Gene and Mirna Regulatory Networks During Different Stages of Crohn’s Disease.

Gene and Mirna Regulatory Networks During Different Stages of Crohn’s Disease.

J Crohns Colitis. 2019 Jan 18;:

Authors: Verstockt S, De Hertogh G, Van der Goten J, Verstockt B, Vancamelbeke M, Machiels K, Van Lommel L, Schuit F, Van Assche G, Rutgeerts P, Ferrante M, Vermeire S, Arijs I, Cleynen I

Background/Aims: Early treatment of Crohn’s disease (CD) is required to optimize patient outcomes. To this end, we need to gain a better understanding of the molecular changes at the onset of CD.
Methods: As a model for the earliest mucosal CD lesions, we study post-operative recurrent CD (Rutgeerts score ≥i2b). We are the first to analyse gene and microRNA (miRNA) expression profiles in ileal biopsies from these patients, and compare this to newly diagnosed (≤18 months) and late (>10 years after diagnosis) CD patients.
Results: Except for one gene (WNT5A), there are no differential genes in CD patients without post-operative recurrence (i0), showing that previous disease did not influence gene expression in the neoterminal ileum, and that this model can be used to study early mucosal CD lesions. Gene expression and co-expression network dysregulation is more pronounced in newly diagnosed and late CD than in post-operative recurrent CD, with most important modules associated with (a)granulocyte adhesion/diapedesis, and cholesterol biosynthesis. In contrast, we found a role for snoRNAs/miRNAs in recurrent CD, highlighting the potential importance of regulatory RNAs in early disease stages. Immunohistochemistry confirmed the expression of key dysregulated genes in damaged/regenerating epithelium and immune cells in recurrent CD.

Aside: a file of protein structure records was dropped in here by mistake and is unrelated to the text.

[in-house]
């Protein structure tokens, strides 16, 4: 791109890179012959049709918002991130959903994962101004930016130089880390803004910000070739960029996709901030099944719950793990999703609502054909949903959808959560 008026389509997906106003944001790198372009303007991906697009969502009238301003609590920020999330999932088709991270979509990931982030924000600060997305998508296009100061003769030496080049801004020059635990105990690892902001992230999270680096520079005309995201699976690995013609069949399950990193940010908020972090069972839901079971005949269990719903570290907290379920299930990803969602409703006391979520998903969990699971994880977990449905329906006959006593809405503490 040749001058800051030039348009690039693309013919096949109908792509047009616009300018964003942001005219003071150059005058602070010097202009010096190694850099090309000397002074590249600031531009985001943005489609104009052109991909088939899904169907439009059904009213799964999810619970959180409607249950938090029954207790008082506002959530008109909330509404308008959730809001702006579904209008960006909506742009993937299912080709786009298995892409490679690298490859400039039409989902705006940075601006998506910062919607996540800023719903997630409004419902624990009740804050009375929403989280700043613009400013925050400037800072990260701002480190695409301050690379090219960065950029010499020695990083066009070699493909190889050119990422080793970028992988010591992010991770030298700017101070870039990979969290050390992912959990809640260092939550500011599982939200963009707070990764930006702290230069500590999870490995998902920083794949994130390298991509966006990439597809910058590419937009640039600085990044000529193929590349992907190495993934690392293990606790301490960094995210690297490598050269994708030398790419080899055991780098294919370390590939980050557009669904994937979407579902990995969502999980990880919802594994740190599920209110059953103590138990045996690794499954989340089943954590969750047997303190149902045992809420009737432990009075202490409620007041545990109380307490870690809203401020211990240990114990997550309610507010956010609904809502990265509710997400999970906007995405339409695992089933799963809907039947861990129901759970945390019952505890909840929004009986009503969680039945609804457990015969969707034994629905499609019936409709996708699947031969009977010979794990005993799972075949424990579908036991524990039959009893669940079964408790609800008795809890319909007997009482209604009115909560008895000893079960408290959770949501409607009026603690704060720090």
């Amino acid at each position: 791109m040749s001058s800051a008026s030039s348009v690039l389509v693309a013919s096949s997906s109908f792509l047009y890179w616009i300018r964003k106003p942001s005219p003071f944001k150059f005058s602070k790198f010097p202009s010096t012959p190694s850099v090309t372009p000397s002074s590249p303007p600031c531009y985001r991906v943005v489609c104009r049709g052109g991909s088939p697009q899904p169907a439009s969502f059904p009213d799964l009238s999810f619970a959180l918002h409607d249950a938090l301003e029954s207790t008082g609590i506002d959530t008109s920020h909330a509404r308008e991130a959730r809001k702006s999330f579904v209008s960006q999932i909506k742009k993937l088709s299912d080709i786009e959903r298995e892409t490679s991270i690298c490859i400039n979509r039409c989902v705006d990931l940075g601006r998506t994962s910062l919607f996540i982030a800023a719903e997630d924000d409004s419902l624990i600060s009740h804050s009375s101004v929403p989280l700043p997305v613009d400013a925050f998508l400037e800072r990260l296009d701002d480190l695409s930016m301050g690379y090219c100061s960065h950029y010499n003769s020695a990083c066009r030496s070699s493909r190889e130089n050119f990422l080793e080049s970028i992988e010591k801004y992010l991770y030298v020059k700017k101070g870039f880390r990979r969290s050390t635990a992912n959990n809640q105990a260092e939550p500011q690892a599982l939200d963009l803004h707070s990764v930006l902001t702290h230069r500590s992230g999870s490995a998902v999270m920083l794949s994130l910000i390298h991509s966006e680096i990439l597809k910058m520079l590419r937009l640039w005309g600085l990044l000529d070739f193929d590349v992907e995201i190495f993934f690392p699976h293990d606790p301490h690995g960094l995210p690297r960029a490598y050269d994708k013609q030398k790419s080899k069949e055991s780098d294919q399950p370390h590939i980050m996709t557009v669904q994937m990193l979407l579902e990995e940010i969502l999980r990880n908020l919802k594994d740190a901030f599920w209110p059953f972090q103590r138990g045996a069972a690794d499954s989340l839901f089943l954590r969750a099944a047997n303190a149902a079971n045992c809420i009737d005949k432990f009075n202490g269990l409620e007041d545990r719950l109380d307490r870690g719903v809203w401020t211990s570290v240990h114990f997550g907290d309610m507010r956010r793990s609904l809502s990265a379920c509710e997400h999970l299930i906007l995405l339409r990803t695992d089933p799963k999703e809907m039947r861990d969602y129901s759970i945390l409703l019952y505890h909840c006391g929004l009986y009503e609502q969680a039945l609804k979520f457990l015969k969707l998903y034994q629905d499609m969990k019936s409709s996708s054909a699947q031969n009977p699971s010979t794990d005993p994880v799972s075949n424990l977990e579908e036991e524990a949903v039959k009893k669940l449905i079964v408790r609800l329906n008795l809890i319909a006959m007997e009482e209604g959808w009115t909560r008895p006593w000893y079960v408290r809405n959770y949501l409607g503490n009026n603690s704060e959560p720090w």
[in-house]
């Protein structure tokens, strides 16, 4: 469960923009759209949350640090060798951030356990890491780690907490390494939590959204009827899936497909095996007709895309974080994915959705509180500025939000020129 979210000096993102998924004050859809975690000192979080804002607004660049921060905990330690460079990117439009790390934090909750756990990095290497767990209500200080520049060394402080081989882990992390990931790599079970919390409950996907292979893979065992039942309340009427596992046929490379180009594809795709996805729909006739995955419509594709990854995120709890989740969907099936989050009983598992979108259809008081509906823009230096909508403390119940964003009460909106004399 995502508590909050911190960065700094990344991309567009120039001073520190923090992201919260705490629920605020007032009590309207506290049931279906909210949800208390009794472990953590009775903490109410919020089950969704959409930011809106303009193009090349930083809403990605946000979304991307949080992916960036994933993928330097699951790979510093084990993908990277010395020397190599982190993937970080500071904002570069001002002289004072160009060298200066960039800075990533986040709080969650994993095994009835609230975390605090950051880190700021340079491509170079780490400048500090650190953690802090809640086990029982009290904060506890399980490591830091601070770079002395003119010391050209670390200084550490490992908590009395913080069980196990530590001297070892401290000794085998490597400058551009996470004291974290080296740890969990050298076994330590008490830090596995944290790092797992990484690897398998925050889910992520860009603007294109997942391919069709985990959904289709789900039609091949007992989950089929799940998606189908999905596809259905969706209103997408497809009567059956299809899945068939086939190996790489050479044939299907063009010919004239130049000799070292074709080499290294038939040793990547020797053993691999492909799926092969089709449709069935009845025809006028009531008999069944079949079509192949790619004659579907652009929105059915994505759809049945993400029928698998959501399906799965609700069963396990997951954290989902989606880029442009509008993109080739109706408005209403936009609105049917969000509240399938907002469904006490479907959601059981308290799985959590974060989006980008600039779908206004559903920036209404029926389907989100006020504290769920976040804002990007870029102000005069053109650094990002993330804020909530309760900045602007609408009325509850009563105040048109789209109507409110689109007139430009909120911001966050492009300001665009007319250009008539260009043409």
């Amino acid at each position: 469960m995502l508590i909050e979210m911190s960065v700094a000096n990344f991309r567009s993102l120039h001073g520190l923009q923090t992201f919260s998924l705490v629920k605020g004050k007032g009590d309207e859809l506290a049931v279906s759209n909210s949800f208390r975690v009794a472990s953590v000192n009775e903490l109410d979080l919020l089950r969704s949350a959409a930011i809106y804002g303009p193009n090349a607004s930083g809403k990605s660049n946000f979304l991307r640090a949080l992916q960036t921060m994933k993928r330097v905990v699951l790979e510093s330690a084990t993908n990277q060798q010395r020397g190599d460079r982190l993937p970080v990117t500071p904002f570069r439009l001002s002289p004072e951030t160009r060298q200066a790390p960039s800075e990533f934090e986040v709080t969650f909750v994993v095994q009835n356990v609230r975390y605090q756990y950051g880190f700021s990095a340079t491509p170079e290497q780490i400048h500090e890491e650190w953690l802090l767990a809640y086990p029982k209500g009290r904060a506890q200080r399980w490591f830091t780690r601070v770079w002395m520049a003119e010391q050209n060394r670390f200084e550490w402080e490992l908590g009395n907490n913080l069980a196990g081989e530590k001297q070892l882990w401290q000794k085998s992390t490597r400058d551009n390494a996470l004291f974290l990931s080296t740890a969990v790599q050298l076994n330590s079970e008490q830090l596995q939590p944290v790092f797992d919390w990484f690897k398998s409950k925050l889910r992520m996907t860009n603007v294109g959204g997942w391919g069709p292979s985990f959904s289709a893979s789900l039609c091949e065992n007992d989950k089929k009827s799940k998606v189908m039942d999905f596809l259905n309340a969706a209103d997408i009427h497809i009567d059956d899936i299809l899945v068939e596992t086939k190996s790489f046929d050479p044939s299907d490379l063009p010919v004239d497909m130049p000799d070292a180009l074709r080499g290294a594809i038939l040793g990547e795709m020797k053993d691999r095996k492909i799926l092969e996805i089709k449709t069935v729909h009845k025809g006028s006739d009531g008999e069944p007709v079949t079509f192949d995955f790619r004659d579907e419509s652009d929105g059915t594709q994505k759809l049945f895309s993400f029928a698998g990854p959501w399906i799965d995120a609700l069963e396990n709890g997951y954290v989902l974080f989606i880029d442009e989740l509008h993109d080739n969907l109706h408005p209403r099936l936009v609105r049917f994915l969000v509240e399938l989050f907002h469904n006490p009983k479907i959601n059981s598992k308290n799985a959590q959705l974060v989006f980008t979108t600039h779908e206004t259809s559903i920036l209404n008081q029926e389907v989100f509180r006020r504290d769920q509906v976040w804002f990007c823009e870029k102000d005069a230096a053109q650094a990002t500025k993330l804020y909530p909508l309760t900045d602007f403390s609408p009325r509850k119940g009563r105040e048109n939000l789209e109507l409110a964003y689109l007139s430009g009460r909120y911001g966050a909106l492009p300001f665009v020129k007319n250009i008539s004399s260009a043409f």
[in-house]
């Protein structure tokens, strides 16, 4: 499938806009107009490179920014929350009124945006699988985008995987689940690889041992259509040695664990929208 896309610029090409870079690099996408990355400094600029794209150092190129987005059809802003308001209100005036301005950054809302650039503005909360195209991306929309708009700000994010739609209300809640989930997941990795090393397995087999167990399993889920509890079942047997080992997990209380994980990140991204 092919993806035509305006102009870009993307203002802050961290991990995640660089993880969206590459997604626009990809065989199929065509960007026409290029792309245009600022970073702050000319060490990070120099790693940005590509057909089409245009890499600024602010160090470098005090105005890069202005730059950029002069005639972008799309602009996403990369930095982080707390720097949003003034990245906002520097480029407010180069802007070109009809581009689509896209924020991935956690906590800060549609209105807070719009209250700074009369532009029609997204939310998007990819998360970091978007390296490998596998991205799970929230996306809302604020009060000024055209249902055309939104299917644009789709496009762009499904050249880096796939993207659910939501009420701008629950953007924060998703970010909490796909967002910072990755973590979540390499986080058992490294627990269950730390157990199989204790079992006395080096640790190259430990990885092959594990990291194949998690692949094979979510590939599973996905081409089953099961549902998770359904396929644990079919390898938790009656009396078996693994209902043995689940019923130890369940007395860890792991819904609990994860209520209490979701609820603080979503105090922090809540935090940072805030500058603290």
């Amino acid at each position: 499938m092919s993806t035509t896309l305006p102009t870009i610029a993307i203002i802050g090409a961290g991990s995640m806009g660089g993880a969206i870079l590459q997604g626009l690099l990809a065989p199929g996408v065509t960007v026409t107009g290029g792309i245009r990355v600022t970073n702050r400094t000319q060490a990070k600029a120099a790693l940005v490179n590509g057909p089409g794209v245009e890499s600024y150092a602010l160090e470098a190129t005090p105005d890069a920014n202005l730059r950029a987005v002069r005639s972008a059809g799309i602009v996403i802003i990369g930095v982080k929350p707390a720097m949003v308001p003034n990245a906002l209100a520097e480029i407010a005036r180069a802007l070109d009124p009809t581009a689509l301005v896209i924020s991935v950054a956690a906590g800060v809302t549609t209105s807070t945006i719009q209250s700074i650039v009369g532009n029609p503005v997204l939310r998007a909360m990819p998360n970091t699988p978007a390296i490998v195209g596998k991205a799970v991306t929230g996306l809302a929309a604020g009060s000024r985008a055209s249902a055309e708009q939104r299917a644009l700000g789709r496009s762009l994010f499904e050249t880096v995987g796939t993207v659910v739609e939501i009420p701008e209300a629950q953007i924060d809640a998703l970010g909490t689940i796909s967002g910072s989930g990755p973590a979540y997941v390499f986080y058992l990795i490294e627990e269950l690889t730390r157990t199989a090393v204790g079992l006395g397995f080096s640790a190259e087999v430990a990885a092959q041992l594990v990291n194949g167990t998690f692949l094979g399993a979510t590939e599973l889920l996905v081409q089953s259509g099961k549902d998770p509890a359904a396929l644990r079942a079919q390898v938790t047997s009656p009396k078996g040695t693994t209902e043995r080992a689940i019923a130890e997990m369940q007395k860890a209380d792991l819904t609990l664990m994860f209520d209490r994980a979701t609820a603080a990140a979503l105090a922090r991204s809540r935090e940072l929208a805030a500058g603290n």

Conclusions: Aside from regulatory RNAs, there are no clear gene signatures separating post-operative recurrent, newly diagnosed, and late CD. The relative contribution of dysregulated genes and networks differs, and suggests that surgery may reset the disease at the mucosal site, and therefore post-operative recurrent CD might be a good model to study early mucosal CD lesions.

PMID: 30657881 [PubMed – as supplied by publisher]

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